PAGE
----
Re: dpkg-sig support wanted?
Anthony Towns <firstname.lastname@example.org> writes:
> On Thu, Nov 24, 2005 at 09:09:21AM +1100, Matthew Palmer wrote:
>> 2) A signature from dinstall saying "this package was installed in the
>> Debian archive" would provide a means of automatic "assurance" of the source
>> of a binary package, when I'm putting together custom CDs or package repos.
> You can already use release signatures for this. Further, changing the
Only if you have a release signature corresponding to every deb and
the Packages files where that deb was in. If you collect debs over any
amount of time that would become a huge archive.
> deb after upload would make it much more difficult to check the deb was
> what was uploaded -- you can no longer just use md5sum, you've instead
> got to use special tools.
So? Is that so bad?
Also so far nothing is changing debs after upload. The deb signatures
so far are all done prior to uploading and even changes file
generation. Only a dinstall signature would change that, making the
changes file less easy to verify while keeping everything else the
>> 3) I can verify the provenance of a particular package in my own custom
>> repos at any time (did that come from Debian? Did someone build it
>> internally? What's going on?) I can kinda-sorta do that if I manually sign
>> each binary package I download & verify against the Packages->Release chain
>> with a special "came from Debian" key, and I can verify the source of the
>> source (heh) package via the dsc signature, but having a complete "chain of
>> custody" on a binary package seems like a "nice" thing to have.
> Sure; but why do that inside the .deb? You can verify a detached signature
> just as easily as an inline one (gpgv sig file // gpgv file), and you
> can verify a signature of a hash just as easily as a signature of a file.
> If you're worried you might lose the detached, signed information, either
> keep it with the data it's authenticating (pool/main/f/foo/foo.origin,
> eg), or keep good backups, or both.
I've requested that the changes files be kept along with the debs in
pool several times. It aparently isn't going to happen. Also a
detached signature needs more space since it uses another inode and a
full block on the filesystem instead of just the few bytes inside the
And yes, I am worried about loosing the detached signatures. Why risk
it if we have a perfect mechanism without it?
>> At the very least, though, I can't find a hole which makes binary package
>> signatures, done properly, any less secure than per-archive signing.
> That's easy: you trust the Packages file to be correct when using apt,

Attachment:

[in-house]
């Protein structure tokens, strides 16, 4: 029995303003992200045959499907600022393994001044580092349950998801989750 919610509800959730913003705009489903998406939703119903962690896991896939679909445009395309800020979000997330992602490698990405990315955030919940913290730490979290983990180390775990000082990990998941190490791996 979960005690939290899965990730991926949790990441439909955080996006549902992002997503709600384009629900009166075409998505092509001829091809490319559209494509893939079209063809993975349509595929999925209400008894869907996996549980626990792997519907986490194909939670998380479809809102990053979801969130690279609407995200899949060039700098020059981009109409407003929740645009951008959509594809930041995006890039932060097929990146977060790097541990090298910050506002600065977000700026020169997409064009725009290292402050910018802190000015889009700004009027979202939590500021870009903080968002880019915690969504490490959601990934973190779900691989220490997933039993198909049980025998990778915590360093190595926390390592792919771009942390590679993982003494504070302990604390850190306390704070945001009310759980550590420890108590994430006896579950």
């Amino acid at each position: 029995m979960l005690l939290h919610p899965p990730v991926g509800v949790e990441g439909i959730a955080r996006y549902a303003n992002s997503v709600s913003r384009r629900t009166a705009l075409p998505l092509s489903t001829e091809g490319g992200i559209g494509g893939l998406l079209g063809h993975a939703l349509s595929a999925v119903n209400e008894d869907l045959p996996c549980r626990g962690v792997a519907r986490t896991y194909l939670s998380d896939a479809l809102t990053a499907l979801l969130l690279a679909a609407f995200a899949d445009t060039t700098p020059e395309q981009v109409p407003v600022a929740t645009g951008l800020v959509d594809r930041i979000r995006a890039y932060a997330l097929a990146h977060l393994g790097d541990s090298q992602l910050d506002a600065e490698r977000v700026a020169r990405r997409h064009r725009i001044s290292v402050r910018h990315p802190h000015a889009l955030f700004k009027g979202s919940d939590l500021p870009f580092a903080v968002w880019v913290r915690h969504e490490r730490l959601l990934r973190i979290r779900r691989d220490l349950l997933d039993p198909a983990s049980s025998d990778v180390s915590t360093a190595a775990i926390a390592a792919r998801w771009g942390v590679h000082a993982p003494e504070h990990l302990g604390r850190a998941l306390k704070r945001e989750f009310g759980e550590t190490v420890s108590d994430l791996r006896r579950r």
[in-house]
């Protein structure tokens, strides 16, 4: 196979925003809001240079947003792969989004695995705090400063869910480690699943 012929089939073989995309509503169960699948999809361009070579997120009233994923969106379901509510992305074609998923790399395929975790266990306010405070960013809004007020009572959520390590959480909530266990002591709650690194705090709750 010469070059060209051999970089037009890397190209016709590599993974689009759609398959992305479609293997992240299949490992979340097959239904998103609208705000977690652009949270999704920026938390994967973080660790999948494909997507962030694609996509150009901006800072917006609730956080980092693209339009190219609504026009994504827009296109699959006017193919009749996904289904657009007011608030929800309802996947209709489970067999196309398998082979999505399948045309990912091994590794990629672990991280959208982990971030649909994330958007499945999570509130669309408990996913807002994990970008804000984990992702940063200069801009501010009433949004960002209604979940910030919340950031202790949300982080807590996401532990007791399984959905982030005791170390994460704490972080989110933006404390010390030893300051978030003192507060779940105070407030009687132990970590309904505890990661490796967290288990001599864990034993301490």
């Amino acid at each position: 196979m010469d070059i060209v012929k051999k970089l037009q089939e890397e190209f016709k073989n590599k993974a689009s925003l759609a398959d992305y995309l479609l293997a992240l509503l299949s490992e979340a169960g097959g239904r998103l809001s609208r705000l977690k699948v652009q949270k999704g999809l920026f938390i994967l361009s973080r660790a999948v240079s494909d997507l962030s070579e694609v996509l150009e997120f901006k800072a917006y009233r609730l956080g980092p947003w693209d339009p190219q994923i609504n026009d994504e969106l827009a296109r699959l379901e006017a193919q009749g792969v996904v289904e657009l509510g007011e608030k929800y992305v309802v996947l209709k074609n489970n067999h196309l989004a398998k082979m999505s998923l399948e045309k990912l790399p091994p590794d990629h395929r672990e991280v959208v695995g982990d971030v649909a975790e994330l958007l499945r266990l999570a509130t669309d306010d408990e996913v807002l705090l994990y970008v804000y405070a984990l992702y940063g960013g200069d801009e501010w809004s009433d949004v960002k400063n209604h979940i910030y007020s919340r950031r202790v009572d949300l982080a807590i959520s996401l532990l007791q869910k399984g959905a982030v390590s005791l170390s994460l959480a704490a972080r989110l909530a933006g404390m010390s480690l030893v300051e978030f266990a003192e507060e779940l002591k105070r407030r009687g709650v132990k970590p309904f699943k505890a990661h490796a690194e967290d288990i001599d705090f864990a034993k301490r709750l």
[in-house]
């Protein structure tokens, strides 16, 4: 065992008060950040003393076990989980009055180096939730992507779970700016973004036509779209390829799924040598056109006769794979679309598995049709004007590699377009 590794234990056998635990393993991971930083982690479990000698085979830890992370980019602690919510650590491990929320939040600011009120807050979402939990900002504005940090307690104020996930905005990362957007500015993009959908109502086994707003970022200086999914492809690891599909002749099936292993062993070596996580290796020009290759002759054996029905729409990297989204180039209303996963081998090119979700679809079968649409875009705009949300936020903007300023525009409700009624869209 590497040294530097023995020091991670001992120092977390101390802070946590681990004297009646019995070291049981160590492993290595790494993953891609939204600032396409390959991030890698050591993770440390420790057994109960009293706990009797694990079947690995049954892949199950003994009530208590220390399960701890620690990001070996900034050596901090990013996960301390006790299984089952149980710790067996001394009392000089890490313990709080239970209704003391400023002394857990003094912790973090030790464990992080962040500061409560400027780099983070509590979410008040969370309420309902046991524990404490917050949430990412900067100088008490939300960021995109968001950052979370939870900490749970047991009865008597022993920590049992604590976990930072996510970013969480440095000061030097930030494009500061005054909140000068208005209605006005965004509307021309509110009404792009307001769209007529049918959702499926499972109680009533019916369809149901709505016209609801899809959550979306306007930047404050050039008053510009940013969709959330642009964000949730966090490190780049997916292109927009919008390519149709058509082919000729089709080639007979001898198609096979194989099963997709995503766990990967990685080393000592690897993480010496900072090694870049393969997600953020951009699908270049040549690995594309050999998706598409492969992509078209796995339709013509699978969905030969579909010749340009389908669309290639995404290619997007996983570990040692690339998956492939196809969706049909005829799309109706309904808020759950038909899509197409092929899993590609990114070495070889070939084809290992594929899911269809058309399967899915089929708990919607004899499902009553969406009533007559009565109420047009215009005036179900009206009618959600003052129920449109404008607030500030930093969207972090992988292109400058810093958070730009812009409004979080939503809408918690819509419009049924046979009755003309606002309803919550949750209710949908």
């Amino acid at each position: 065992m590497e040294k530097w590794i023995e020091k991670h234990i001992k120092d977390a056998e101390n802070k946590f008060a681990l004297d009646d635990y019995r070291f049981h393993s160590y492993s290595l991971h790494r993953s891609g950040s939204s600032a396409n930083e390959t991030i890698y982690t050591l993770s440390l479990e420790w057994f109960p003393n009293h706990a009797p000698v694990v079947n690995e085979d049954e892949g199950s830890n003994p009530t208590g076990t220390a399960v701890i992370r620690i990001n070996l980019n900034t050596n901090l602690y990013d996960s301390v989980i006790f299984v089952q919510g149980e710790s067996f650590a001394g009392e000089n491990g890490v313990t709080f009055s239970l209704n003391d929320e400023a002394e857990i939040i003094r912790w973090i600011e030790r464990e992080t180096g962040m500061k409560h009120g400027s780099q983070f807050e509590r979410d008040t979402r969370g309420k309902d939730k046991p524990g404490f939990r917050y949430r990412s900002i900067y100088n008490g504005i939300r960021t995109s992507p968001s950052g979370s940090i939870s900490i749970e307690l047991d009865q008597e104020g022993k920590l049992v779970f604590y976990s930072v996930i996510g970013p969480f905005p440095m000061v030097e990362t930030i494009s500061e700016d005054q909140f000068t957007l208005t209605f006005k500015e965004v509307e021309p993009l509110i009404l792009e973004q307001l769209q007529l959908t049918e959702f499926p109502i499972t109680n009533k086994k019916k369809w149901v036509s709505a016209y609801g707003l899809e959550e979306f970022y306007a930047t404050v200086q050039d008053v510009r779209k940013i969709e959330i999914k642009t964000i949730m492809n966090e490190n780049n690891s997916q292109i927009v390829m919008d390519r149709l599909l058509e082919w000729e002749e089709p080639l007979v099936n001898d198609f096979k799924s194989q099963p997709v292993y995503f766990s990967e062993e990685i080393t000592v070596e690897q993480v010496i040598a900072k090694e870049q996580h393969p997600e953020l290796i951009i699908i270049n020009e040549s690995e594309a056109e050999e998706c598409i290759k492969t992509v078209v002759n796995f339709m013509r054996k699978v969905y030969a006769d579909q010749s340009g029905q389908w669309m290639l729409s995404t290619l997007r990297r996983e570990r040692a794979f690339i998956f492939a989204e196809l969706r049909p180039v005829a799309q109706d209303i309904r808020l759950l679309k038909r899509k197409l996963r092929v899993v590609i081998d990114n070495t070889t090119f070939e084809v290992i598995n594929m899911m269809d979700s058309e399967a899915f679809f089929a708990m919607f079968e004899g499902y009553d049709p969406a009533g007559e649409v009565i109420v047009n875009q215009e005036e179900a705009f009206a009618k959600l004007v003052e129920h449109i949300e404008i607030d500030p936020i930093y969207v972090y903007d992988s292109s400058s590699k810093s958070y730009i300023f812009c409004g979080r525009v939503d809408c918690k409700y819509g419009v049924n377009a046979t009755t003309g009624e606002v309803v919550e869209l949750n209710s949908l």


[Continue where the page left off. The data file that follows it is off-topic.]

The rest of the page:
> and it's not verified at all by per-package signatures.
In what way trust and how does that change anything?
At best you can prevent a newer version of a package to appear in the
Packages file by compromising it. You can't subvert a package itself.
But you can already ship yesterdays Release.gpg, Release and Packages
file to a user and thereby prevent any updates.
On the other hand, without package signatures ftp-master adds a
vulnerability. You can hack into it, replace debs, recreate the
Packages, Release and Release.gpg file and thereby infect users. With
signed debs that could still be detected by every user in apt-get.
It is not that I don't trust ftp-master but that I don't even have to
>> Is your
>> objection to binary-package signing that it is "no better" than archive
>> signing, or that it is actively *worse* than per-archive signing (again, if
>> both are done "properly", whatever we may define that to mean).
> My objection is that it's *useless* for *Debian*. Debian has too many
> sources for packages for key management to be plausible, and keeps
> packages unchanged over too long a period for the keys to be guaranteed
> secure for the lifetime of a package. Additionally, packages can be
> authenticated both via Packages.gz files and .changes files, which
> already exist and are usable.
Changes files are not publicly accessible on demand so they are not
practical for any authentication. And even if you have a changes file
at hand by chance its signature has exactly the same security as
debsig has. It is as secure as the DDs key. The major difference is
And Packages.gz has a 24h lifetime at worst. It is only a temporary
means to validate a deb.
So both methods are, to put it in your words, *useless* for *users*.
Please have a bit of an open mind and don't just think about what the
>> One scenario, which initially seems compelling, but which I've since
>> rejected, is that of "offline signing" of binary packages -- the idea that
>> the archive can be authenticated via signatures applied to packages before
>> they hit the archive.
> This is what .changes files are for, and it's useful both for recovering
> from compromises and in a "cvs blame" sort of sense. Note that they also
> give more information than a simple signature on the .deb.
> Hrm, I see queue/done (which contains .changes files going back to the
> dark ages) isn't even being mirrored to merkel properly at the moment.
> That's not so constructive.
That isn't publicly available. If you want changes file to be anywere
as usefull as debsig signatures then put them into pool along with
each deb. Unless users can download changes files when needed they
just can't count.